Merritt v. Countrywide Financial Corp.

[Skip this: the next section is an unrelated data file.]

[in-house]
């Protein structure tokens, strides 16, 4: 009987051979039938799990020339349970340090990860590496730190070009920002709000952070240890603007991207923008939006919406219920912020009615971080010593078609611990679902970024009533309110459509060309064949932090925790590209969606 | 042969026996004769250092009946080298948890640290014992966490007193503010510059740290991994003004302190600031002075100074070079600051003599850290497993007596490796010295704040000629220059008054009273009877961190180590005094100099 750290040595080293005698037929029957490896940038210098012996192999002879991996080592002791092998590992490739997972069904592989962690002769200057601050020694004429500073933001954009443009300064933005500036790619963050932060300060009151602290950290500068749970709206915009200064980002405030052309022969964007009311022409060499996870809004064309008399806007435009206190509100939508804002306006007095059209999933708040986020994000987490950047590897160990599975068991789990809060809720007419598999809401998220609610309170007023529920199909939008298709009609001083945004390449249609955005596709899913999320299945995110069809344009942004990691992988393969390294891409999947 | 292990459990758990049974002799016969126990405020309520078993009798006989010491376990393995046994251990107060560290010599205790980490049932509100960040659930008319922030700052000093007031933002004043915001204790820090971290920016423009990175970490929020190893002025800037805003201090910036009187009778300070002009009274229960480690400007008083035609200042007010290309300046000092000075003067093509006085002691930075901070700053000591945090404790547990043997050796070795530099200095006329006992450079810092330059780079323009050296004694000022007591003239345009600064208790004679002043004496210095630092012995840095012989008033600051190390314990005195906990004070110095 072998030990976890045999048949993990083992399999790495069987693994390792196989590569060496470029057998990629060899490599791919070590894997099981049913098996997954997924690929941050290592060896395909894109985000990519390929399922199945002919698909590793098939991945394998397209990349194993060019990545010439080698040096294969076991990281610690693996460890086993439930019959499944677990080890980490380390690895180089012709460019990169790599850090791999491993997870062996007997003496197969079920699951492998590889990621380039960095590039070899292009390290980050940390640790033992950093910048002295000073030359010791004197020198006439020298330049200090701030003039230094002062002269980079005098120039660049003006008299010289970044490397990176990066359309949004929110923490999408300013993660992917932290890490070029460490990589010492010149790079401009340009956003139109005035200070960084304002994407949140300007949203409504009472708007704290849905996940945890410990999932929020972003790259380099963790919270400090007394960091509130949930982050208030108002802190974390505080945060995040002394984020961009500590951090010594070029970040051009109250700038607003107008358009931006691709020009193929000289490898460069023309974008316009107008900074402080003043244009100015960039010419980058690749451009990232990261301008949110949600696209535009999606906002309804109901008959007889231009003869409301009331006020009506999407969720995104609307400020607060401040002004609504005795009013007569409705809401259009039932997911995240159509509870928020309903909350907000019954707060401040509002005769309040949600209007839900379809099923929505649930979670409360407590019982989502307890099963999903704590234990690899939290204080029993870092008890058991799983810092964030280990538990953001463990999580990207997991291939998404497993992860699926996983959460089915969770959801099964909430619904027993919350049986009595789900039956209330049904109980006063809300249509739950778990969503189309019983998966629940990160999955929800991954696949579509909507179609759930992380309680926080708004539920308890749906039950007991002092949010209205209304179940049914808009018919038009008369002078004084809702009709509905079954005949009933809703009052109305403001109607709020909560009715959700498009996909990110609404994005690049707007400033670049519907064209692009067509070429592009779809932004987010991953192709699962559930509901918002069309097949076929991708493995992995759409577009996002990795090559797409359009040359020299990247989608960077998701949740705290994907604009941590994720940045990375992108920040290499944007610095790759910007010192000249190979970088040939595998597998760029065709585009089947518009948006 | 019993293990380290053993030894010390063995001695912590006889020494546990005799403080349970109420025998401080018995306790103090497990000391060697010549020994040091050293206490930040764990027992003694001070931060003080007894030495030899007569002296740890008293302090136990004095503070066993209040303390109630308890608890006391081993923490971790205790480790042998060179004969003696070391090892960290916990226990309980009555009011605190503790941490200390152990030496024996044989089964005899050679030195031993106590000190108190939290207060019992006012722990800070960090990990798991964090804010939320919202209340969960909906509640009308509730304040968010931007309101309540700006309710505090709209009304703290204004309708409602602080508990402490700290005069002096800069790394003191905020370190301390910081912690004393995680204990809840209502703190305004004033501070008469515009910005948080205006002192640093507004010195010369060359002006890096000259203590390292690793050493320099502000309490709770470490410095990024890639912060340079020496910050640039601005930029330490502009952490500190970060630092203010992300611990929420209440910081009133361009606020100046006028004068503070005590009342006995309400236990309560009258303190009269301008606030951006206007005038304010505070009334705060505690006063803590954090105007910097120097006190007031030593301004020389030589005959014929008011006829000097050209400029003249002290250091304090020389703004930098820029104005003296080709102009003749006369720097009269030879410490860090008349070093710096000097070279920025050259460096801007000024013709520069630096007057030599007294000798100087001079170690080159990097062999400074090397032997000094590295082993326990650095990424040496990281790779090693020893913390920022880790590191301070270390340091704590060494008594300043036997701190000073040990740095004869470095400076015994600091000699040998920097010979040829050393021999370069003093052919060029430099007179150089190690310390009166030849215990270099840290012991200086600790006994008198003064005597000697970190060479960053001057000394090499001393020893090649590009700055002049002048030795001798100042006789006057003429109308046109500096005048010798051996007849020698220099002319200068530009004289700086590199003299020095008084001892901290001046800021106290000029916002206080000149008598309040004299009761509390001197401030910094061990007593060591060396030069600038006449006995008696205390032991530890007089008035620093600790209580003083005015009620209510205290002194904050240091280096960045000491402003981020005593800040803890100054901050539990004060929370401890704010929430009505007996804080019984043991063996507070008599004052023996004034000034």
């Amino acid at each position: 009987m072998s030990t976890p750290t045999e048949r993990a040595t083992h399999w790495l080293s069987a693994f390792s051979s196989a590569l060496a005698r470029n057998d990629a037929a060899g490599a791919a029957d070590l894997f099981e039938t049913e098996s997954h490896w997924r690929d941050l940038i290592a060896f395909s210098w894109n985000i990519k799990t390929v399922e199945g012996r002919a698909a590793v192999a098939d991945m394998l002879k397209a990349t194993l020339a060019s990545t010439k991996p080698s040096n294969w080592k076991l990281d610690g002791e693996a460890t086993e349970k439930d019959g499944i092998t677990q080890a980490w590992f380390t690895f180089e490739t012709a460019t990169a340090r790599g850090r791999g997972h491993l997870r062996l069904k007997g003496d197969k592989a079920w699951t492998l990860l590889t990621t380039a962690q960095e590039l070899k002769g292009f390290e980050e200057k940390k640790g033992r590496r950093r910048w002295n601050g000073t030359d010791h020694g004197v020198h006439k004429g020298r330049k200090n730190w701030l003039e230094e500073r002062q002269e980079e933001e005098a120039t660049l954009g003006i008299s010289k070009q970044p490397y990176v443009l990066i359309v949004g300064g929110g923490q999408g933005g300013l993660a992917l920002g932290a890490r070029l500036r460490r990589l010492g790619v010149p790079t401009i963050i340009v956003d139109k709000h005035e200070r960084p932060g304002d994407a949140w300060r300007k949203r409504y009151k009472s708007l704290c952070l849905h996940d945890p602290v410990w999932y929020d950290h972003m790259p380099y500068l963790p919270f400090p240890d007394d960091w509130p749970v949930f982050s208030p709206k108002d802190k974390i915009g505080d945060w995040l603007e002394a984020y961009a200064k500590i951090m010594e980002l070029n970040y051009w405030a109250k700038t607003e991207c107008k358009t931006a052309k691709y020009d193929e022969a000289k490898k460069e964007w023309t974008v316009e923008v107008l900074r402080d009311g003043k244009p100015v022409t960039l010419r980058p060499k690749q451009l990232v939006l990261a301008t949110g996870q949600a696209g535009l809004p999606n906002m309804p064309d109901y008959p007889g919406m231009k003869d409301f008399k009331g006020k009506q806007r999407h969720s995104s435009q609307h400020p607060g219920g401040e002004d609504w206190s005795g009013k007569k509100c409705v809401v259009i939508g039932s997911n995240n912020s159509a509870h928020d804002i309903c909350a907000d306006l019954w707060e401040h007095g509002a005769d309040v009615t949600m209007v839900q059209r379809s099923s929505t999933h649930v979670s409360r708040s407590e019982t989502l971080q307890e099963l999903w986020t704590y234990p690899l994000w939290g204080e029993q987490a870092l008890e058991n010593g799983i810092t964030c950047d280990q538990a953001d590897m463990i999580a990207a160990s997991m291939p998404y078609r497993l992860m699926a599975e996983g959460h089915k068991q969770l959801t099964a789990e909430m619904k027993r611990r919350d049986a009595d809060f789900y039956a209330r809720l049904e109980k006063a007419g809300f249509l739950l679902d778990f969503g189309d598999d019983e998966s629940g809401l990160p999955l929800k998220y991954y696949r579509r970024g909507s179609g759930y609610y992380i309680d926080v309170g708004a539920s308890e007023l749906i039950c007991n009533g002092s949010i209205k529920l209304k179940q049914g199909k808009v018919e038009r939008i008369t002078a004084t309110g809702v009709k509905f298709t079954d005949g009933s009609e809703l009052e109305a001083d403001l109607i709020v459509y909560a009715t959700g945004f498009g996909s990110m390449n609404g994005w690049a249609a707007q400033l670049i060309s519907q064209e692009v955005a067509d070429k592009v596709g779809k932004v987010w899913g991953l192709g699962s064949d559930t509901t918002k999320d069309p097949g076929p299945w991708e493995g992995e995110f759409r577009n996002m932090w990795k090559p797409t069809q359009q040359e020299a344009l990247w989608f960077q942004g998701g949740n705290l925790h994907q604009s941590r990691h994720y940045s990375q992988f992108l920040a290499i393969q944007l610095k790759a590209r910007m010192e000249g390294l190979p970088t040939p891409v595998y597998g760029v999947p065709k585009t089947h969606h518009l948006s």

Plaintiffs filed suit against Countrywide and others involved in their residential mortgage, alleging violations of numerous federal statutes. The district court dismissed the claims with prejudice and plaintiffs appealed. The court held that plaintiffs can state a claim for rescission under the Truth in Lending Act (TILA), 15 U.S.C. 1601 et seq., without pleading that they have tendered, or that they have the ability to tender, the value of their loan; only at the summary judgment stage may a court order the statutory sequence altered and require tender before rescission - and then only on a case-by-case basis; and, therefore, the court reversed the district court's dismissal of plaintiffs' rescission claim and remanded for further proceedings. The court held that, although the limitations period in the Real Estate Settlement Practices Act (RESPA), 12 U.S.C. 2614, ordinarily runs from the date of the alleged RESPA violation, the doctrine of equitable tolling may, in the appropriate circumstances, suspend the limitations period until the borrower discovers or had reasonable opportunity to discover the violation; just as for TILA claims, district courts may evaluate RESPA claims case-by-case; and, therefore, in this case, the court vacated the dismissal of plaintiffs' Section 8 of RESPA claims on limitations grounds and remanded for reconsideration. View "Merritt v. Countrywide Financial Corp." on Justia Law